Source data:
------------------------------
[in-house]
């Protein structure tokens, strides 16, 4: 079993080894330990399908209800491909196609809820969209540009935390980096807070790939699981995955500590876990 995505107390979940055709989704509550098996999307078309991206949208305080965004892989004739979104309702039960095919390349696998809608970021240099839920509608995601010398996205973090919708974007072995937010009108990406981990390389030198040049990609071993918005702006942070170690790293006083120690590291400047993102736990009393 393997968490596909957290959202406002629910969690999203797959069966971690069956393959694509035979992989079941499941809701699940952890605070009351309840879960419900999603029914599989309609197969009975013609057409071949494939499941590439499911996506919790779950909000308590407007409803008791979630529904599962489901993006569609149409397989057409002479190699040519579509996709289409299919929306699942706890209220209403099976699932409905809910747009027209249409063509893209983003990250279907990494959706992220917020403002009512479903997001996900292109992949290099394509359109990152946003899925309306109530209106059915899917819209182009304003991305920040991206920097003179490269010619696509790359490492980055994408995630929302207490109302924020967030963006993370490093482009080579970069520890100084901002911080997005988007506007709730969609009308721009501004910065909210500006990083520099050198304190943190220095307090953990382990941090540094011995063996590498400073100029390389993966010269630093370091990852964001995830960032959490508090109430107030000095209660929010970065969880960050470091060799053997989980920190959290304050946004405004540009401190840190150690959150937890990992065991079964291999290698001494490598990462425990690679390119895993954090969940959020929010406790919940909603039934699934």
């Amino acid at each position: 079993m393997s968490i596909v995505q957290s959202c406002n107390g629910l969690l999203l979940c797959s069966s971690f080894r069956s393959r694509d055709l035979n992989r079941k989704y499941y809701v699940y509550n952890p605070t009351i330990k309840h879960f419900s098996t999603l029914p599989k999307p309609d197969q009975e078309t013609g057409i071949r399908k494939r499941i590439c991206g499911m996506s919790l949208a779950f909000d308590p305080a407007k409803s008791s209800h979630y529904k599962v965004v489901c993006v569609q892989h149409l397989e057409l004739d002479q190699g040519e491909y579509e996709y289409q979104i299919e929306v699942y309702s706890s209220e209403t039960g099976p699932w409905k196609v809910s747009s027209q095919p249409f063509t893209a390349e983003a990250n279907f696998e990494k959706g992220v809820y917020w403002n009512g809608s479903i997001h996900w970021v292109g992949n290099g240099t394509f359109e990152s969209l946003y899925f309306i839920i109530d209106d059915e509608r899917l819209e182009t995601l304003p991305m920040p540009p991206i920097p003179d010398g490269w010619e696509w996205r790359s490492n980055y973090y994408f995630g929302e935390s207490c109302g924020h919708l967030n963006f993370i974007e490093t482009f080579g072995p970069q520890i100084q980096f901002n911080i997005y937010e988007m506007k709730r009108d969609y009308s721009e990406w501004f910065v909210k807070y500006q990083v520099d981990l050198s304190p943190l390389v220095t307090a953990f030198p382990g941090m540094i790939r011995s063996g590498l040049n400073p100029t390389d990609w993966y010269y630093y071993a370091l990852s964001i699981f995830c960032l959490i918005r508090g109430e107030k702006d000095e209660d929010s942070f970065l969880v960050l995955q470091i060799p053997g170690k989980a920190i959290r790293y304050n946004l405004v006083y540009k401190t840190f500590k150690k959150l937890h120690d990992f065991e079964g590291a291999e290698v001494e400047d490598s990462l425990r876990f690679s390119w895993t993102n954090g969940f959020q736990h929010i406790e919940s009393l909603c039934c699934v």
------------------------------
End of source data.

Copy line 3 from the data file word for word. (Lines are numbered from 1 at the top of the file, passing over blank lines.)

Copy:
């Amino acid at each position: 079993m393997s968490i596909v995505q957290s959202c406002n107390g629910l969690l999203l979940c797959s069966s971690f080894r069956s393959r694509d055709l035979n992989r079941k989704y499941y809701v699940y509550n952890p605070t009351i330990k309840h879960f419900s098996t999603l029914p599989k999307p309609d197969q009975e078309t013609g057409i071949r399908k494939r499941i590439c991206g499911m996506s919790l949208a779950f909000d308590p305080a407007k409803s008791s209800h979630y529904k599962v965004v489901c993006v569609q892989h149409l397989e057409l004739d002479q190699g040519e491909y579509e996709y289409q979104i299919e929306v699942y309702s706890s209220e209403t039960g099976p699932w409905k196609v809910s747009s027209q095919p249409f063509t893209a390349e983003a990250n279907f696998e990494k959706g992220v809820y917020w403002n009512g809608s479903i997001h996900w970021v292109g992949n290099g240099t394509f359109e990152s969209l946003y899925f309306i839920i109530d209106d059915e509608r899917l819209e182009t995601l304003p991305m920040p540009p991206i920097p003179d010398g490269w010619e696509w996205r790359s490492n980055y973090y994408f995630g929302e935390s207490c109302g924020h919708l967030n963006f993370i974007e490093t482009f080579g072995p970069q520890i100084q980096f901002n911080i997005y937010e988007m506007k709730r009108d969609y009308s721009e990406w501004f910065v909210k807070y500006q990083v520099d981990l050198s304190p943190l390389v220095t307090a953990f030198p382990g941090m540094i790939r011995s063996g590498l040049n400073p100029t390389d990609w993966y010269y630093y071993a370091l990852s964001i699981f995830c960032l959490i918005r508090g109430e107030k702006d000095e209660d929010s942070f970065l969880v960050l995955q470091i060799p053997g170690k989980a920190i959290r790293y304050n946004l405004v006083y540009k401190t840190f500590k150690k959150l937890h120690d990992f065991e079964g590291a291999e290698v001494e400047d490598s990462l425990r876990f690679s390119w895993t993102n954090g969940f959020q736990h929010i406790e919940s009393l909603c039934c699934v």